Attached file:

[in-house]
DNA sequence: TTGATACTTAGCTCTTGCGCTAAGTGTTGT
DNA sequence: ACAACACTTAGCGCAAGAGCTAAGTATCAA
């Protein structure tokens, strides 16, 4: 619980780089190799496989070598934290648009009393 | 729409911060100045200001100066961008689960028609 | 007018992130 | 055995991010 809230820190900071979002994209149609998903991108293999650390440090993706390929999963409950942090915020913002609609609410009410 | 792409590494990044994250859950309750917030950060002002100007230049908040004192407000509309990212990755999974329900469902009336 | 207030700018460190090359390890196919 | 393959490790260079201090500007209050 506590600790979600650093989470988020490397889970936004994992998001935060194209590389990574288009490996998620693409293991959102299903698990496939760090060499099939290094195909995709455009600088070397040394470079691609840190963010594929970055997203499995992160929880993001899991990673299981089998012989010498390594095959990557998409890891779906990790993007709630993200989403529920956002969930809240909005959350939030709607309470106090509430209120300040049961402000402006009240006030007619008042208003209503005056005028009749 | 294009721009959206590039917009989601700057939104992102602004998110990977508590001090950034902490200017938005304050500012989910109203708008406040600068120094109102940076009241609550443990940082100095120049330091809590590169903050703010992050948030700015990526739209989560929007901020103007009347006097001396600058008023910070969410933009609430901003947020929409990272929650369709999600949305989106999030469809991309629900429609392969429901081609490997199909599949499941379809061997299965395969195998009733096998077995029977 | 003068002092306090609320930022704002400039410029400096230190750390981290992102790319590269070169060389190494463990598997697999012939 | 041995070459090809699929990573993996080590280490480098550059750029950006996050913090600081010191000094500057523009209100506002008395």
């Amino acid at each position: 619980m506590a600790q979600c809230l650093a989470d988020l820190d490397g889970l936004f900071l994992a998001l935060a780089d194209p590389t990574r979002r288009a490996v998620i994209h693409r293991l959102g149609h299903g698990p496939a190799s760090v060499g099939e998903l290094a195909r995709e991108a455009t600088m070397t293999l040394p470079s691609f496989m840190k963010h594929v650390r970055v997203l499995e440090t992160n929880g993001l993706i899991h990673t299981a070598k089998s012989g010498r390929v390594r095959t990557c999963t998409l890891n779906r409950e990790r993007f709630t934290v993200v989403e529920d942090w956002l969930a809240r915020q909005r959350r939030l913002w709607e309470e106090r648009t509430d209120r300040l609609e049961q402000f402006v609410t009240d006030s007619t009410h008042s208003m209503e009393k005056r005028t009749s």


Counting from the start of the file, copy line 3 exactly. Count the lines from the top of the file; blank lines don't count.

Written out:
DNA sequence: ACAACACTTAGCGCAAGAGCTAAGTATCAA